This young officer had in campaign and under fire proved himself courageous, resourceful, and a natural leader of men. Tactics and strategy he had learned under the best generals of Europe. He felt within himself the power to command. He had honorably discharged his debt to the mother country and he turned his thoughts towards South America where he had zealously watched the movement for independence. Feeling himself free of obligation to Spain, San Martin now awaited the day when he could return to his own country and give himself to the cause of liberation.

The confidant of San Martin's aspirations was Lord Macduff, afterwards Earl of Fife, a soldier by instinct who had enlisted and fought in Spanish insurrections as a volunteer for sheer love of fighting, and a true descendant of Shakespeare's "Damned be he who first cries 'Hold, enough.'" Macduff had been made a General of Spain for his services, and conceiving for the younger man a friendly sympathy which lasted through their lives, and admiring his gallant ambitions, he procured for San Martin through Sir Charles Stuart, the English diplomatic agent, a passport for London. Also letters of introduction and credit, which latter were never used.

There was founded in the year 1812 in Buenos Aires, with ramifications in Spain and England, a secret society which was destined to exercise a puissantly pervasive influence on South American nationalist movements. It was known as the Lautoro Lodge. Members were pledged to render mutual assistance in the exigencies of civil life and faithfully to uphold its decrees, the primary object of which was the independence of South America; "to recognize no government in South America as legitimate unless it was elected by the free and spontaneous will of the people."

Exaggerated stories have prevailed as to the influence of the Lodge, its actions, its sponsorings, and especially its executions and its crimes; in a word, it has been made the scapegoat for every nefarious by-product of revolution. It was rather, in truth, an engine of rebellion and of war against a common enemy, or of defense against internal sedition.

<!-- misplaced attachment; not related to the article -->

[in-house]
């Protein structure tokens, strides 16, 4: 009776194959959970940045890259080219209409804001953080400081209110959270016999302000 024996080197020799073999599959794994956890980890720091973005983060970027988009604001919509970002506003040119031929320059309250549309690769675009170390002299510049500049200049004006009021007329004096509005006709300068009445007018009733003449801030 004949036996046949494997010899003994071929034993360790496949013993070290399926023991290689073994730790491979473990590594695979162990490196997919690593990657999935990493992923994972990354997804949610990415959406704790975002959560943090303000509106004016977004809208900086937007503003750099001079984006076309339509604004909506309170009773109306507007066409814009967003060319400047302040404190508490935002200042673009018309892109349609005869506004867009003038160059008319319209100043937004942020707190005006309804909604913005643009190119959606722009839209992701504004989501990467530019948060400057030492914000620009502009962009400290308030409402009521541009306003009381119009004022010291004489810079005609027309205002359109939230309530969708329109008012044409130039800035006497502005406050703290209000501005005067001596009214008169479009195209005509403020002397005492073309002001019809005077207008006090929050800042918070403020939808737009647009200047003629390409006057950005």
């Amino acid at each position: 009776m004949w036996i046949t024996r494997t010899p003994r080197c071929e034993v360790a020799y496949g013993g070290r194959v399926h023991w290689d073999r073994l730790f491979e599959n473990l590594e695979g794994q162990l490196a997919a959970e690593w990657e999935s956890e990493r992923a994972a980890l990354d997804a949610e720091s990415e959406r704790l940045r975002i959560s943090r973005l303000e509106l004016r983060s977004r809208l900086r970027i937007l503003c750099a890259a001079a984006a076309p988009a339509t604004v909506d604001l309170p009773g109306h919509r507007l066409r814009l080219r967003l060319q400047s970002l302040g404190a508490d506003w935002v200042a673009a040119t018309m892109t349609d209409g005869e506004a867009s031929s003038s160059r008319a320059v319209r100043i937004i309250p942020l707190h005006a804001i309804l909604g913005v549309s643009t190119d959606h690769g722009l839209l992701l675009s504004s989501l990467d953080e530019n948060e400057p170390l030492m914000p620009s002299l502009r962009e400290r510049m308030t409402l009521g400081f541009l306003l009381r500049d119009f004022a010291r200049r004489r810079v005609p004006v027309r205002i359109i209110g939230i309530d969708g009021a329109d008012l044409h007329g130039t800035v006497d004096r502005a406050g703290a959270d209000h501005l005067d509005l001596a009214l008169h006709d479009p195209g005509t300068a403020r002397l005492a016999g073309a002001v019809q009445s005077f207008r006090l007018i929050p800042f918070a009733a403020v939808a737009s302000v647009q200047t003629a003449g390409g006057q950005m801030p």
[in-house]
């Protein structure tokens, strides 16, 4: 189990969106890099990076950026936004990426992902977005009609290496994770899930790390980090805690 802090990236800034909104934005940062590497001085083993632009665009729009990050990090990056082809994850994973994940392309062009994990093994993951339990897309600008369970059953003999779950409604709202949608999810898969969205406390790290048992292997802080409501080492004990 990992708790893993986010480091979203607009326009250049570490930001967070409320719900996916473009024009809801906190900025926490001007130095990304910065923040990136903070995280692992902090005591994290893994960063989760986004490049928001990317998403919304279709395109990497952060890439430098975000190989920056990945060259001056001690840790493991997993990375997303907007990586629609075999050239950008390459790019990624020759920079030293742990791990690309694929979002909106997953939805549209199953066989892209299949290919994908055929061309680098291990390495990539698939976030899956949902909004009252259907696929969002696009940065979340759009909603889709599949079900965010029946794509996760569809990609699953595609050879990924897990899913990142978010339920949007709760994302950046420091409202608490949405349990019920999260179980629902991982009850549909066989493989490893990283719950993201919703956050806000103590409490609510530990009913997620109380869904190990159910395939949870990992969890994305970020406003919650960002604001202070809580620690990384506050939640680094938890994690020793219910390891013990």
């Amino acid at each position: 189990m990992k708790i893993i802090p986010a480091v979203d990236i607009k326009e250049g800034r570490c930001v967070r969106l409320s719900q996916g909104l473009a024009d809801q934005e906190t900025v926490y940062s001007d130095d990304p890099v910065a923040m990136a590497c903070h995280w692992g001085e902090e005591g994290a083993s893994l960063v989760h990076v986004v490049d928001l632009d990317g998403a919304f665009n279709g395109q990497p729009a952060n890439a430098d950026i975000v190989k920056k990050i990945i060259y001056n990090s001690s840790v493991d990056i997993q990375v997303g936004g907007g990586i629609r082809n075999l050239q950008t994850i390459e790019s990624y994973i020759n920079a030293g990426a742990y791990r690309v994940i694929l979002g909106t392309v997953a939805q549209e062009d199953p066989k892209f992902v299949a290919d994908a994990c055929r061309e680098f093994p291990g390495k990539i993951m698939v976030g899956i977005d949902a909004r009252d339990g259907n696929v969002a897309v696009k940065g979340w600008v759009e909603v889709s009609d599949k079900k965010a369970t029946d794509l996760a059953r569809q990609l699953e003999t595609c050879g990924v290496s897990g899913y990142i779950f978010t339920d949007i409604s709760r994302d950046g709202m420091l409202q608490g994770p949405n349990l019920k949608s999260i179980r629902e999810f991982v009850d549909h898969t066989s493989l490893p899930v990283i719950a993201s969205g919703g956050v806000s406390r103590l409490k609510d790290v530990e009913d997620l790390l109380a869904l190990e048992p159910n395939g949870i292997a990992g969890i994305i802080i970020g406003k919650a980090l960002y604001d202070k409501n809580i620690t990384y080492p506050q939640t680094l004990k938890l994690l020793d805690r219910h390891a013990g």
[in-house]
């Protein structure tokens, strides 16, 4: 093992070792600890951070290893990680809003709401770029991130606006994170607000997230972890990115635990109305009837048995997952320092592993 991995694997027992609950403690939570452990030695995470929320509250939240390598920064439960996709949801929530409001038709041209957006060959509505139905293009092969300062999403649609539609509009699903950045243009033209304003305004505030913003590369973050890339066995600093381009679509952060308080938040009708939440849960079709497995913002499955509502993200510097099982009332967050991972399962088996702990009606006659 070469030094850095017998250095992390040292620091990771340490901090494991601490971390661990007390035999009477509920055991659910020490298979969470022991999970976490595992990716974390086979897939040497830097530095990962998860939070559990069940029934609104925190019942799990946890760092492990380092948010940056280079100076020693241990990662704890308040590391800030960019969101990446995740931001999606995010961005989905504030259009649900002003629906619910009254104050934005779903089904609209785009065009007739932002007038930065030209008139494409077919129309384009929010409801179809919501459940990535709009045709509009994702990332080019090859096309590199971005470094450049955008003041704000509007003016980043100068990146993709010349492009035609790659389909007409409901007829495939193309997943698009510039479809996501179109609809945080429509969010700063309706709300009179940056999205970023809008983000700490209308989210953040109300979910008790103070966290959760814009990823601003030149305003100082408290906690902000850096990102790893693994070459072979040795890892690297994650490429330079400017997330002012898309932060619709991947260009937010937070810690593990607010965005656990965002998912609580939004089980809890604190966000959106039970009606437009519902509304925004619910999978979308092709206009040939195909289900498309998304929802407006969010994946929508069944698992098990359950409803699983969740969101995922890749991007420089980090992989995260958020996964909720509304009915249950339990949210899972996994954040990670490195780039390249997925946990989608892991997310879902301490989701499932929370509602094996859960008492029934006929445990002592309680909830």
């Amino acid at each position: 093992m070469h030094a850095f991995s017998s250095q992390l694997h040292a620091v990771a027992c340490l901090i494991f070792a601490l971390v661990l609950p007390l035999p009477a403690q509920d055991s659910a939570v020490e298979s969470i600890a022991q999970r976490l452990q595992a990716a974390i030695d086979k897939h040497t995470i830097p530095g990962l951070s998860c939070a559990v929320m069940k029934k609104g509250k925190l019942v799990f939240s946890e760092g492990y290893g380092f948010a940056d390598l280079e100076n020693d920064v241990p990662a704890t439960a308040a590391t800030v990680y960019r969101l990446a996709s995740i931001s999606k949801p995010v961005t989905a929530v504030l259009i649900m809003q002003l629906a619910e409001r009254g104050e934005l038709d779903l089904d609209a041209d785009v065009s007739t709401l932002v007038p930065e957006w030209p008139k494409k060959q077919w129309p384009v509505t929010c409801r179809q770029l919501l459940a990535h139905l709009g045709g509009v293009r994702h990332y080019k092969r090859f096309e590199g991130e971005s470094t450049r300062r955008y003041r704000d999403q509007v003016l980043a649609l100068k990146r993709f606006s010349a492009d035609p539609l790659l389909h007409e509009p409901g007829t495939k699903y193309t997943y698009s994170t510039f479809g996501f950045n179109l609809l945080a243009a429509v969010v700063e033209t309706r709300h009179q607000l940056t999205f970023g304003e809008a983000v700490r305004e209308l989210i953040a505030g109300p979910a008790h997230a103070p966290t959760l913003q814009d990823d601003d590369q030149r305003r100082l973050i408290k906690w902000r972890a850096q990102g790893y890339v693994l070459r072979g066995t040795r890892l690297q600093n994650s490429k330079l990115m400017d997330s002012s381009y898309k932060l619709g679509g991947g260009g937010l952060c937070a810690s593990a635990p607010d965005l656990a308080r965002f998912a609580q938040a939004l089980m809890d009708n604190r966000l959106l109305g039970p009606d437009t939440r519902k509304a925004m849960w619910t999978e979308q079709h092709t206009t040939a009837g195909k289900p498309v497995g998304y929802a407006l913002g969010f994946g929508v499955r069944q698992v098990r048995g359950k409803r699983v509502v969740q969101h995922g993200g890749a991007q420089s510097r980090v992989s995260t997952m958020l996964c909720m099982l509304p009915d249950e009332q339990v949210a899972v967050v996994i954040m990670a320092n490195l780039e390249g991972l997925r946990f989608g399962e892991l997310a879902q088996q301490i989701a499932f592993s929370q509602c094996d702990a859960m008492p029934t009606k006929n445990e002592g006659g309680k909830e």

In London San Martin joined the Lautoro Lodge. It has been said of him, "he was an American by birth, a revolutionist by instinct, and a republican by conviction." Fate decreed that he was to make Miranda's dream a reality when "the Master's" bones lay rotting upon the muddy banks of the Mediterranean off Cadiz. Three other men who were to play brilliant roles in South American history joined the society at this time. They were Alvear, "San Martin's friend and confidant until the jealousy of the former estranged them"; Jose Miguel Carrera, the distinguished but misguided Chilean patriot, who died cursing San Martin; and a Naval Lieutenant, Matias Zapiola, afterwards his ablest officer. Bolivar, next to San Martin the most celebrated South American hero, had recently joined the society before sailing for Venezuela.

Immediately following their initiation, accompanied by various officers ready to offer their swords in the cause of independence, these young enthusiasts sailed on the "George Canning" for the River Plate. San Martin, besides being the poorest of the party, was considered the least important. He appeared to them stern, stiff-mannered, brusque and taciturn. His virtue lay in his reputation as a valorous fighter. They reached Buenos Aires on March 9, 1812. It proved a critical moment in the history of the revolution.